The Startup Law 101 Series is aimed at educating founders and entrepreneurs about the basics of startup business law.
Here are my suggestions startup attorney on this important question.
1. Law is fundamentally a specialty field and entrepreneurs should leave it, for the most part, to the specialists when it comes to technical details.
This part can’t be emphasized enough. Law is a maze of complexities. If you, as an entrepreneur, try to master it at that level, you will be an unusual entrepreneur if you are not quickly discouraged into abandoning the effort altogether.
2. Entrepreneurs can feel trapped, though, by specialists who hem them in and sometimes abuse them. Lawyers have been known to attempt to capitalize on the “fear, uncertainty, and doubt” (FUD) factor that can be used to scare up business where none legitimately exists. So it can be unsafe to leave everything to the specialists without being informed about their proper role and without being proactive in managing their activities as your hired agents.
3. Entrepreneurs should attempt to gain a working knowledge of the law as it affects their companies. The emphasis here is on “working.” This is not a technical knowledge. This is not about going to law school or about learning to think like a lawyer. It is about trying to get the equivalent know-how about law that a serial entrepreneur might have — it is about knowing the decision points and the main factors that affect those decisions so that you can manage a lawyer’s efforts in giving you technical assistance on those points. It is about learning the fundamentals of how companies are formed, funded, managed, and sold. It is about understanding how deals work within a company context. As an entrepreneur, you don’t have to know how these things work beyond following the advice of your lawyers. But you will be far sharper if you do. You can be led by the professionals or you can actively manage their efforts, even while using their expertise, to help achieve your goals.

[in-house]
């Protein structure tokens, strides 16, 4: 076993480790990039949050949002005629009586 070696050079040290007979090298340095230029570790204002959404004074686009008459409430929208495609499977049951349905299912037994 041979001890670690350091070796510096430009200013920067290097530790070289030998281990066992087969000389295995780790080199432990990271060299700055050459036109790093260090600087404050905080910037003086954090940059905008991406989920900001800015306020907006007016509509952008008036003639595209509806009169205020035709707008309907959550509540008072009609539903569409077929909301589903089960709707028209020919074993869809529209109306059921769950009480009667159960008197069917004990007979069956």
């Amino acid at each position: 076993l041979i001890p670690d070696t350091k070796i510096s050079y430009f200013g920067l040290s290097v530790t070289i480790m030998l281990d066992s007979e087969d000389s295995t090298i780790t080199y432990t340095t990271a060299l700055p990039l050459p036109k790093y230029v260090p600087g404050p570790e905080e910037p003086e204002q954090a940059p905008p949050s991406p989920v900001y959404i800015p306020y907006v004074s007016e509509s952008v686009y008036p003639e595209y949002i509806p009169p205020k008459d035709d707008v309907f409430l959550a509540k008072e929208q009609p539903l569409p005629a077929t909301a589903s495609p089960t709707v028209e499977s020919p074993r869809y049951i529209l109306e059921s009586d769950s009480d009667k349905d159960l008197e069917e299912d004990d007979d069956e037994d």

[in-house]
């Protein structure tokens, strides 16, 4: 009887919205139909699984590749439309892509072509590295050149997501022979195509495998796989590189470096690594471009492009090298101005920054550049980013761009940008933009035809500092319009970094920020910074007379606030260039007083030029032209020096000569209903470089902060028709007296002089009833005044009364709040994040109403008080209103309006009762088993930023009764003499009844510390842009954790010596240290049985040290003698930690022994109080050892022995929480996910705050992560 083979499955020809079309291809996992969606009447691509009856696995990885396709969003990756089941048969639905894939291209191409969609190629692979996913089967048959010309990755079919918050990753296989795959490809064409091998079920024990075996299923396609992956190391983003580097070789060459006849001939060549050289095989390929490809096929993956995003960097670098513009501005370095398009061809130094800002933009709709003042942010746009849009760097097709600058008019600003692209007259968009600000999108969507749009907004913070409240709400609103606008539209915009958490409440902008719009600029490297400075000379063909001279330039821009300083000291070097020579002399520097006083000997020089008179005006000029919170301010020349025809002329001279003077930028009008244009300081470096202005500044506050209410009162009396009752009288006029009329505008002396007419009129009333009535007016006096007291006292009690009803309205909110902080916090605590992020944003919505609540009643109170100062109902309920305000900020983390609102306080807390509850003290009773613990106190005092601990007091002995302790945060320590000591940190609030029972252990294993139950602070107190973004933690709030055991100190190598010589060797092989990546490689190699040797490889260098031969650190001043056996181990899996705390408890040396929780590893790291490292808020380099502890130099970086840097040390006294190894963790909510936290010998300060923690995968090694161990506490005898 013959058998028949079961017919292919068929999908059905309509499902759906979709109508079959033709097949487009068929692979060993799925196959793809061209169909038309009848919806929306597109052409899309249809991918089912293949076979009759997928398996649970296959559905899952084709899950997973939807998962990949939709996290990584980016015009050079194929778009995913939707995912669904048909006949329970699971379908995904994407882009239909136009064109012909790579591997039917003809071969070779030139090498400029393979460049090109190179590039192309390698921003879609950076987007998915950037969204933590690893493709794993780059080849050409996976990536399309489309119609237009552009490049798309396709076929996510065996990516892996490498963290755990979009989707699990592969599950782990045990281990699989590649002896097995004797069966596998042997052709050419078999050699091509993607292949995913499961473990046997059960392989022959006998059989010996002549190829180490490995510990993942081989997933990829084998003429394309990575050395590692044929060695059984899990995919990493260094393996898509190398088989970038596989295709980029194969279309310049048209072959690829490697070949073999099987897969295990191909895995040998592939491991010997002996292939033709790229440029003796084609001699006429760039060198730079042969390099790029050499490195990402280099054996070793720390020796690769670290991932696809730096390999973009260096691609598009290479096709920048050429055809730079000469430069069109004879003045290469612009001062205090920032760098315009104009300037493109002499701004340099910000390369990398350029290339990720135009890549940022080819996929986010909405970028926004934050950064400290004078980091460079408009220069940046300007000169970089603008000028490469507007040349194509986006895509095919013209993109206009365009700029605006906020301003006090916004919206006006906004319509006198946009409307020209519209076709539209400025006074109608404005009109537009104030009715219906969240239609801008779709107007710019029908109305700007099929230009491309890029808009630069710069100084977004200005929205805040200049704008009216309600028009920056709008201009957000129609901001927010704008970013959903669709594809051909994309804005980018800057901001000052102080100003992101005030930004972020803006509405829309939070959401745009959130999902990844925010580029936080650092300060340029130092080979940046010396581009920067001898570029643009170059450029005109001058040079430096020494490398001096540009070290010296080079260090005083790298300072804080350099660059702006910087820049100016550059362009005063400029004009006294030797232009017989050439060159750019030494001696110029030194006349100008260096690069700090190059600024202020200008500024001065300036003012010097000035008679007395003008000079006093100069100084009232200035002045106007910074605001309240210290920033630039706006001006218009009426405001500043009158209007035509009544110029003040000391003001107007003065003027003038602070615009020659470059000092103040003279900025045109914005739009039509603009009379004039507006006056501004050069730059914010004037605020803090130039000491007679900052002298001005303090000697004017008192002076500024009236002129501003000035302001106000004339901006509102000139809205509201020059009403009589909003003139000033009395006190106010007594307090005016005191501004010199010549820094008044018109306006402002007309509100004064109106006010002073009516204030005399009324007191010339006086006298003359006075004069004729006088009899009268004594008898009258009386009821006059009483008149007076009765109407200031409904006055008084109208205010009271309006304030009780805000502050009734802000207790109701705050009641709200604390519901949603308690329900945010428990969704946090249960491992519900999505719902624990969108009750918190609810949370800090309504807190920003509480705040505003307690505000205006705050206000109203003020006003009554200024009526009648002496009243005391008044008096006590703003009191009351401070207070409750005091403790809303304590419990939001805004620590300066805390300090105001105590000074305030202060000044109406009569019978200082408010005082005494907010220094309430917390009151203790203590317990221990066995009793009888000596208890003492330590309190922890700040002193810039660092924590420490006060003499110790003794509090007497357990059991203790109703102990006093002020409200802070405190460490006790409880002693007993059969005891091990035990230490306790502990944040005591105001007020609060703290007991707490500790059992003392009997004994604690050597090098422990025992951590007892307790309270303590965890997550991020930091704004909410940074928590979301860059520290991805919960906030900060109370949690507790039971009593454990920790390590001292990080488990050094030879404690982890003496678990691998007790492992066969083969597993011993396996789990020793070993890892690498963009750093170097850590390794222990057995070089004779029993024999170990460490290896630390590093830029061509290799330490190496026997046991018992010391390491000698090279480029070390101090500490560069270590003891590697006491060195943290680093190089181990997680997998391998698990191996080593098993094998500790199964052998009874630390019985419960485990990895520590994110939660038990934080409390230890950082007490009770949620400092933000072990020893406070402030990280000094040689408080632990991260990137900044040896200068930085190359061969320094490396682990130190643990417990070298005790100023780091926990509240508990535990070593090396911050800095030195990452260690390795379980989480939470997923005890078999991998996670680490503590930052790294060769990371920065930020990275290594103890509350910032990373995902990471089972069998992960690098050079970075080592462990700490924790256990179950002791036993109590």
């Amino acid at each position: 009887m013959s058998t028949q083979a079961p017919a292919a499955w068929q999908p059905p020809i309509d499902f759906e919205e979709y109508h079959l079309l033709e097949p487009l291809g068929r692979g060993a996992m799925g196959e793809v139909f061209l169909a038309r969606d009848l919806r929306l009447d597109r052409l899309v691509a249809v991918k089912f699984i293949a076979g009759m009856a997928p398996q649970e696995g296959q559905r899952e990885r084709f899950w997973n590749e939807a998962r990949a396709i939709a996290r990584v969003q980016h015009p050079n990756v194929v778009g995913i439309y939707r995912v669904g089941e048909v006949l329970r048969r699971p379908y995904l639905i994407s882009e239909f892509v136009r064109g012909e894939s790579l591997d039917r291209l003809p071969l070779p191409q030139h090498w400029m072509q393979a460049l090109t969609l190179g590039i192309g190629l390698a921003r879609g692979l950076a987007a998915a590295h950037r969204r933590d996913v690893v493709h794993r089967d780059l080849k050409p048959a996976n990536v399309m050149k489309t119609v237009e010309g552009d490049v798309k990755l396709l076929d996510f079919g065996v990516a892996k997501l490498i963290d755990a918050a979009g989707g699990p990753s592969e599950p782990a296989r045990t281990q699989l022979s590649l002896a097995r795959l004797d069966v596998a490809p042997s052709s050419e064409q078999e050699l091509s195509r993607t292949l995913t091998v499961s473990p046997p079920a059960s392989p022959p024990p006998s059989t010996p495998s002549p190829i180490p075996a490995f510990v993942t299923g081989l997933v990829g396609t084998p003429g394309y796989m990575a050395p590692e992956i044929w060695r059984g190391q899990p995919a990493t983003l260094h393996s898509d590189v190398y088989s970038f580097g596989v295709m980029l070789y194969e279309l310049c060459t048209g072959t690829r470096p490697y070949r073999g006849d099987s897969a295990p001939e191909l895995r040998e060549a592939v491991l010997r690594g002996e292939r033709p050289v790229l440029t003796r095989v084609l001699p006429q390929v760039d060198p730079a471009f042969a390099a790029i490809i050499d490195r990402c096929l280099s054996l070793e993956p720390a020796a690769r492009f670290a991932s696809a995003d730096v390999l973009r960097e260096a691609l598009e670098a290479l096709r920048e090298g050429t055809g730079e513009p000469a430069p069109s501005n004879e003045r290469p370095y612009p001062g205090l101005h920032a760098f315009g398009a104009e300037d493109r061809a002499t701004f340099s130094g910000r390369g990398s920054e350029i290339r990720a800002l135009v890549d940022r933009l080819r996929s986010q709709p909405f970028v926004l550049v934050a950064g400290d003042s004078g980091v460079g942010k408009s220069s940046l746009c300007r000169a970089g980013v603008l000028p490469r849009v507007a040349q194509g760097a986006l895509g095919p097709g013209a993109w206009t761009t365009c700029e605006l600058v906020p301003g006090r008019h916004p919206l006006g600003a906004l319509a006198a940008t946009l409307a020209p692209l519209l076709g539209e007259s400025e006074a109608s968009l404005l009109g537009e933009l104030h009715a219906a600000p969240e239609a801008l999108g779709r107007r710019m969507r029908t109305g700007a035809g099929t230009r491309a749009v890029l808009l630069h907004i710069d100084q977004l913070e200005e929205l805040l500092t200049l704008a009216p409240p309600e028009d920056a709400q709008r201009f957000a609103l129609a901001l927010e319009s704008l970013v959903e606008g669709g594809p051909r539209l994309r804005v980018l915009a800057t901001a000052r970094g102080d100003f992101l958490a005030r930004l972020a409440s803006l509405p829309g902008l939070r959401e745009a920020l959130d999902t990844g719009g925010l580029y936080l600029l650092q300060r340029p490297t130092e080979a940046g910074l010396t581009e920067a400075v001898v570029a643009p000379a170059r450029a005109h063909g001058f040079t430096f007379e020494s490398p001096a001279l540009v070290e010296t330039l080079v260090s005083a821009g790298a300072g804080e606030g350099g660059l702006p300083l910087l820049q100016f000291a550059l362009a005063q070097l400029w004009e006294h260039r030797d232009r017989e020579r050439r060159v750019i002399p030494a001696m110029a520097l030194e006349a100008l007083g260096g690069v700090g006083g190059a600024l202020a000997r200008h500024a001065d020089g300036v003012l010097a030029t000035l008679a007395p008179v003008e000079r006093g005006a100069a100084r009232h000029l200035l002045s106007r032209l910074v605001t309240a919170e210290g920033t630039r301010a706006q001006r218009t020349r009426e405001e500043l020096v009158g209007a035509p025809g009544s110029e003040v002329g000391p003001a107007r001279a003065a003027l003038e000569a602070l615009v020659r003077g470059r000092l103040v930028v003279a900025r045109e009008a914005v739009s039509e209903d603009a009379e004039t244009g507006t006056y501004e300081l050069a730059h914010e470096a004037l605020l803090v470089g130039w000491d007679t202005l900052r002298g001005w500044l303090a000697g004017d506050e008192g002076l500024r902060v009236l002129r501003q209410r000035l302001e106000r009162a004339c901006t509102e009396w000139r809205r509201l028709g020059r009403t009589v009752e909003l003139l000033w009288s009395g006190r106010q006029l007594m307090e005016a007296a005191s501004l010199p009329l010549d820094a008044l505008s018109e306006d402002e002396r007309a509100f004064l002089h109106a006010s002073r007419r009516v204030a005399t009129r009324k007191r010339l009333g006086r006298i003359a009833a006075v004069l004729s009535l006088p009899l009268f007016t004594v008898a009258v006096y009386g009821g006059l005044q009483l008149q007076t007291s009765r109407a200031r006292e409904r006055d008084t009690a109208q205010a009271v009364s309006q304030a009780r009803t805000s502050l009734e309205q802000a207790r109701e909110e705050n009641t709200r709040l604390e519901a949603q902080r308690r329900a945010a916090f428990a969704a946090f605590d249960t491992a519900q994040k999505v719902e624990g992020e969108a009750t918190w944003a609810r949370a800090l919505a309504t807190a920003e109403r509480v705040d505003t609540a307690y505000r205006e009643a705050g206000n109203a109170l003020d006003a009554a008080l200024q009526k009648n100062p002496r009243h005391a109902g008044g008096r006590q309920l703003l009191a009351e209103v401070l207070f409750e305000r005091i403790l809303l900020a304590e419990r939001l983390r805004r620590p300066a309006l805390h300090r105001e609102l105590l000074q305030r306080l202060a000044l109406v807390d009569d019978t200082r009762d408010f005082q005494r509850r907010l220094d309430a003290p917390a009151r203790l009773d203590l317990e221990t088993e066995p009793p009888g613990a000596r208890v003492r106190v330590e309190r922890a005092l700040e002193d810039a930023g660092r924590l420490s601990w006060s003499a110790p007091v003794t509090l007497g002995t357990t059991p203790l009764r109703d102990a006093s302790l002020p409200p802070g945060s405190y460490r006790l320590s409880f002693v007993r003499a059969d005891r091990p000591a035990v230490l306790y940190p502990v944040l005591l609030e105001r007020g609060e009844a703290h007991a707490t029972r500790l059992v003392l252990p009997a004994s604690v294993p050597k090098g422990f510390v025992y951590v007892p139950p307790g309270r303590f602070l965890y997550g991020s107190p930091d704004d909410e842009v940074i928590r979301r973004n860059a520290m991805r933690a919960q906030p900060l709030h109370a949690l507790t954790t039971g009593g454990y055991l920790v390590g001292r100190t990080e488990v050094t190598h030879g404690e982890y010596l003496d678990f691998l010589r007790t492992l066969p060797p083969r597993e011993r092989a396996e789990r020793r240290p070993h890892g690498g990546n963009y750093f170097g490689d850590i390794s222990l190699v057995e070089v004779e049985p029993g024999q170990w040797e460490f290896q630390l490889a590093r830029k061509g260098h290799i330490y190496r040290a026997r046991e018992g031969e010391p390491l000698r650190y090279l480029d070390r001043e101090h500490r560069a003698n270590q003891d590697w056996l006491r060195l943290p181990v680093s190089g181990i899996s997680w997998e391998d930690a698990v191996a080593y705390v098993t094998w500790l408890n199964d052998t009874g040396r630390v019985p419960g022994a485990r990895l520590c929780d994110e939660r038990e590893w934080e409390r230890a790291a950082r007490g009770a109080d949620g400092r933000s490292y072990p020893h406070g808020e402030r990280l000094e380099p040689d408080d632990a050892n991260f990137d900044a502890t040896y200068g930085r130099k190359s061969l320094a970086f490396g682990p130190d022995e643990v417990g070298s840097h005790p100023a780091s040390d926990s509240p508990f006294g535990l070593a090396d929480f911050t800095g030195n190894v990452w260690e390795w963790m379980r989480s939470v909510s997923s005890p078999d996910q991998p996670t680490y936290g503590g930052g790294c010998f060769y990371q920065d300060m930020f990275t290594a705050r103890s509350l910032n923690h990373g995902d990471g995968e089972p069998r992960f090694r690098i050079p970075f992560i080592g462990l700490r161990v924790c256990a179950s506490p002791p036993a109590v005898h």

4. Therefore, though law is fundamentally boring for most entrepreneurs, the smart ones attempt to educate themselves in this area as needed to achieve the goal of being effectively proactive in working with lawyers and of being able to use the law effectively to further their business goals.
5. What does this investment of time and effort get you? It will educate you on how to use the law to help protect yourself from liability risks relating to your business. It will improve your ability to plan effectively for your company’s launch and growth. Finally, it will save you money because it will improve your ability to manage the time of your lawyers.
6. How do you gain this knowledge? That is up to you. I emphasize here only that you should not disdain the task just because it involves law. Nor should you overdo it in the other direction by diving into specialty forms of knowledge. Strike a balance. Invest the time needed to understand business law at a high level, with a strategic and not a technical focus. Use this author’s Startup Law 101 Series to learn the fundamentals of startup law. Read significant blogs in the area (the Startup Company Lawyer and The Startup Lawyer are good ones). Read the posts. Think about the issues. Get the larger perspective on how legal issues affect you and your company.
You can also use self-help resources from the publishers who specialize in such works. These can be helpful for learning about general legal issues affecting business, though they are less helpful for startup issues specifically.
In the end, experience will be your best teacher. But you wi